Hidden in the greenery of central Vietnam’s hilly Quang Nam province, Vietnam’s smallest ethnic minority, the Co Tu, find a way to preserve a tradition and culture that dates back nearly 3,000 years.
High and deep within the rolling river valleys of central Vietnam’s Truong Son Mountains live the Co Tu, one of the smallest ethnic minorities in the country. Numbering roughly 60,000, the Co Tu have lived in small villages in these mountains which lie not far from Da Nang and Hoi An, for nearly 3,000 years and have historically been revered as fierce warriors and devoted spiritualists.
As you walk through their villages, you will find the amenities to be simple. Wooden, rattan and bamboo homes built to accommodate more than one family are flanked by leafy gardens of cassava, taro, chilli and sweet potato. Roads are little more than dirt and stone pathways that weave among the basic houses. And the Co Tu themselves, when not occupied with work, are busy gossiping or relaxing in the cool mountain shade.
Wooden, rattan and bamboo homes built to accommodate more than one family are flanked by leafy gardens of cassava, taro, chilli and sweet potato.
A society of subsistence, the Co Tu still rely on their men’s hunting ability to supply the lion’s share of protein. “Traditionally we used crossbows and spears to hunt,” says Pi, a resident of the Co Tu village of Boh Hoong, “but when guns came, well it became a lot easier. Then when the government in Vietnam banned guns we had to change again, so we started to trap, and occasionally use an air gun.” Though they’ve been forced to adapt, the Co Tu still cling to their traditional way of living, hunting anything that shares the mountains with them, from wild boar to wild dog, buffalo and chicken.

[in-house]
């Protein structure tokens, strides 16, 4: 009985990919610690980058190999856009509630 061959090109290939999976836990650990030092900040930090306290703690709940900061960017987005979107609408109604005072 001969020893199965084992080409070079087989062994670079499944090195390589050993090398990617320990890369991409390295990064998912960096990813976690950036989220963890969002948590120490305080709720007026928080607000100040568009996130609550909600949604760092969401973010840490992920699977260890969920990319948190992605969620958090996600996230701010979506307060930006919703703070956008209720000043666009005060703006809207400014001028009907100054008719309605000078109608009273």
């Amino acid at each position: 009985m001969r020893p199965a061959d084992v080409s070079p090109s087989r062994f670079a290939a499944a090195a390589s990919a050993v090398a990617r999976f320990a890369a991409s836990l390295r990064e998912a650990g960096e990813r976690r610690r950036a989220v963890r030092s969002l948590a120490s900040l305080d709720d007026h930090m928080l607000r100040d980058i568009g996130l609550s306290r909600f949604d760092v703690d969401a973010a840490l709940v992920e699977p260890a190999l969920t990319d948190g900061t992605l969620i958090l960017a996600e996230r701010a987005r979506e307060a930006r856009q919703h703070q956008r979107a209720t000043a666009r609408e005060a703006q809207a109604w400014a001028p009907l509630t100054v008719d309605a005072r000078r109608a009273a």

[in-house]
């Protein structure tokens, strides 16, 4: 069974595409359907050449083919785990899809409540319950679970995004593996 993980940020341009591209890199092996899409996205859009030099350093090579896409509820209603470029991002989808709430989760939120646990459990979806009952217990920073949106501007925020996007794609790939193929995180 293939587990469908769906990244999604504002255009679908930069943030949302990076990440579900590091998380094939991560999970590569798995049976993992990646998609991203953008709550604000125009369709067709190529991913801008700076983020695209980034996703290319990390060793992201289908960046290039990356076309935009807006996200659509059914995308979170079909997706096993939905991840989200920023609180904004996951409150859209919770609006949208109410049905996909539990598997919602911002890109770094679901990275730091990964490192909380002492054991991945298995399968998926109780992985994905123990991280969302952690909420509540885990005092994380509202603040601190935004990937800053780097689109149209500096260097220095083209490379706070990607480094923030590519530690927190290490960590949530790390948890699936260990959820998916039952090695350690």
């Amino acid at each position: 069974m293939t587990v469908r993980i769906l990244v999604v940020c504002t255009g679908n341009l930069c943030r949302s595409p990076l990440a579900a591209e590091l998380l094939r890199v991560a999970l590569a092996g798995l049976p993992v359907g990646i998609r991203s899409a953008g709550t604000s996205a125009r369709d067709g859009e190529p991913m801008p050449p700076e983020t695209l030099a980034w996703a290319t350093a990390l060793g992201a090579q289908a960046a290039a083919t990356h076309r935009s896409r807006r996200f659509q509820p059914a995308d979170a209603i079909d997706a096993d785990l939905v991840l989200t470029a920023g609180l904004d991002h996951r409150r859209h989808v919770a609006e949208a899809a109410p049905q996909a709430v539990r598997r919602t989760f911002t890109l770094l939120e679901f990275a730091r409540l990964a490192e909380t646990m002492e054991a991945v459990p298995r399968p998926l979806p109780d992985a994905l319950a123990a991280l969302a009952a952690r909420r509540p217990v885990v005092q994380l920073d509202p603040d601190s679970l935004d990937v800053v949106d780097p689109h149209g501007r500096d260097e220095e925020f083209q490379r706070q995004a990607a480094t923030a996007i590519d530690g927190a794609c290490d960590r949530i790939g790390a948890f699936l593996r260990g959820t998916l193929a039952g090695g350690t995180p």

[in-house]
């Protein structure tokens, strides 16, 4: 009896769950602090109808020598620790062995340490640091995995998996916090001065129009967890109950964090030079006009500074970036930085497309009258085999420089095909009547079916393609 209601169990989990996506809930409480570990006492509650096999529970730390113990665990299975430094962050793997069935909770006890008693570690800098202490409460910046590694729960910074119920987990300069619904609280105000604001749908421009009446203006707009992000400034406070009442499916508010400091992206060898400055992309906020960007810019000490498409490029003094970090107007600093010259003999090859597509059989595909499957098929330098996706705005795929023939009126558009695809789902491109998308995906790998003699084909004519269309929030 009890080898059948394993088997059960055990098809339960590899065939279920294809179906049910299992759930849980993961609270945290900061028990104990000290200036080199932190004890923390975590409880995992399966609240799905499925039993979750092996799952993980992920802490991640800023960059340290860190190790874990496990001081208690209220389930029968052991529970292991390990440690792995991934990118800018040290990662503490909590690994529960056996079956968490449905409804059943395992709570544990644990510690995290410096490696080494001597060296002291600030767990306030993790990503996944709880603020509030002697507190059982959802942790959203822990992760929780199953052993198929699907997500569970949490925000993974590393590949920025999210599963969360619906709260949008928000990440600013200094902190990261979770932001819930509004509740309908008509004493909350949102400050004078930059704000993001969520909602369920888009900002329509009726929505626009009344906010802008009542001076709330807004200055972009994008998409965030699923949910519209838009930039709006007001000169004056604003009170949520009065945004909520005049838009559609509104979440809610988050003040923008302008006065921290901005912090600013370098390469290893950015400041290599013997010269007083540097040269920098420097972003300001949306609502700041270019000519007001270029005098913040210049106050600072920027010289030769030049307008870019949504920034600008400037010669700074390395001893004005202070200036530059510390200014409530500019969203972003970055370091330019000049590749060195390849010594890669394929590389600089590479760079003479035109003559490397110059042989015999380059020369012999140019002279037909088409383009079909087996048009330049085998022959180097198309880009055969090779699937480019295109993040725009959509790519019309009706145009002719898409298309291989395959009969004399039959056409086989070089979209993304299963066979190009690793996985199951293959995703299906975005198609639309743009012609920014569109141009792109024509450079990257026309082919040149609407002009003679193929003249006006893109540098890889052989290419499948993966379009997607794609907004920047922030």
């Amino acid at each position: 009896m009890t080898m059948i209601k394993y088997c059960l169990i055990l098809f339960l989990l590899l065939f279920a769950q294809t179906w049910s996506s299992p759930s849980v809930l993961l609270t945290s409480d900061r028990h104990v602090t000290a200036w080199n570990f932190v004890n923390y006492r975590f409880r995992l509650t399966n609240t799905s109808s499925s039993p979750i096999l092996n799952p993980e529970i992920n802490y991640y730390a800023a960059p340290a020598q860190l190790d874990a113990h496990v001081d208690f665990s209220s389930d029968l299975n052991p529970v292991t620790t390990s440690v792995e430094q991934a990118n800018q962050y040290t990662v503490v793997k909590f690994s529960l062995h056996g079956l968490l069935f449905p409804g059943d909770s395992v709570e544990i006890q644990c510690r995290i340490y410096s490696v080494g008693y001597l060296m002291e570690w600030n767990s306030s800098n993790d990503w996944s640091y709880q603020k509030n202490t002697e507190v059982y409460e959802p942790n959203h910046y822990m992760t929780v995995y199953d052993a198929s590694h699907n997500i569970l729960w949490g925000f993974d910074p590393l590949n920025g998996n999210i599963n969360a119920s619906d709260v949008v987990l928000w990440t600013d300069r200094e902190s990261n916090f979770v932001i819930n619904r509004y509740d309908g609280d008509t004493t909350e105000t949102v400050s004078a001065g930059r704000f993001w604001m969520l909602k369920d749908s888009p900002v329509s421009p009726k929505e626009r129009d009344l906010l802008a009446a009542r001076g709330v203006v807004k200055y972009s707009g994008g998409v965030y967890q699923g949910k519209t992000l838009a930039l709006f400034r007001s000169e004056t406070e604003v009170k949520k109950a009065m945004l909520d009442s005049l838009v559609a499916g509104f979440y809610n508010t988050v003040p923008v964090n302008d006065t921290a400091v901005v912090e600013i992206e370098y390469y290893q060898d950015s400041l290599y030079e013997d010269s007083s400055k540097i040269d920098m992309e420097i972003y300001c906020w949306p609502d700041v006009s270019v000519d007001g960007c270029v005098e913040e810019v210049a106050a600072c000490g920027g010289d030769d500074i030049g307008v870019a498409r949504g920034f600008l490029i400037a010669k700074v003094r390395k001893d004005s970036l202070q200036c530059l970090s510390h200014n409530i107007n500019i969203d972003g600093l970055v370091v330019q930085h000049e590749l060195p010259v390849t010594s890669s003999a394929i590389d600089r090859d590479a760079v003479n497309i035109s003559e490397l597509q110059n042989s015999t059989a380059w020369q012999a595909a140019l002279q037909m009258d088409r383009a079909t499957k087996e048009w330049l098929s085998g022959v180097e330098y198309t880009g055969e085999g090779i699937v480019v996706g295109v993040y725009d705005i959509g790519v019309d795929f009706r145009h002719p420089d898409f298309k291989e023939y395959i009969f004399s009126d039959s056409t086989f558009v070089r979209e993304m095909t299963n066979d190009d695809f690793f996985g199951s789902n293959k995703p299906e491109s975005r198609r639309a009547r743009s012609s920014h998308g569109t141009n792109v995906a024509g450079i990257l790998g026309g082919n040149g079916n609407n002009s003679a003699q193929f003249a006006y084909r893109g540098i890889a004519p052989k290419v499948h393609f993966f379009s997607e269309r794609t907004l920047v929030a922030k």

Animals, however, weren’t always the villagers’ sole quarry. Prior to the 1950s, the Co Tu were revered as some of the fiercest warriors in Vietnam. Often engaged in inter-village warfare, the Co Tu went so far as to have included cannibalism in their brutal methodologies during times of war to ingest the spiritual strength of enemies. Their feared reputation, however, was embraced by both the Southern Vietnamese Army and the Northern Vietnamese Army as they anxiously courted the tribe to fight for their respective sides during what the Vietnamese call the American War. Why? Because putting fear into the enemy’s eyes was the ultimate goal, and at that time nobody in Vietnam was more feared than the Co Tu.
Yet for the Co Tu, the war served merely as a platform from which to protect one’s village, and to display the fierce loyalty that lies within the Co Tu villagers. A Lăng Bãy, a Co Tu veteran, says the reason he fought was simply to protect his village, “When I was 20, the elders asked me to protect my village from another village—from a man who killed our friend with a spear. And when I joined the military, it was for the same reason: to protect my village, my friends, my family and the elders.”
“…. And when I joined the military, it was for the same reason: to protect my village, my friends, my family and the elders.”
The loyalty extends not just to the living in Co Tu society, but to the spiritual world as well. Spiritual offerings and ceremonies are an integral part of life – the Co Tu society firmly believes that a spirit resides in each and every living being on earth; by maintaining the connection with this spiritual world, the Co Tu people are assured of their safety and survival. And while this is a patriarchal society, the central responsibility for spiritual guidance falls on the village’s women. The Co Tu women, being sensitised to spiritual promptings and influences, are not only tasked with child-raising, planting and harvesting but also hold the authority for maintaining and organising the connections between a Co Tu village and the spiritual world.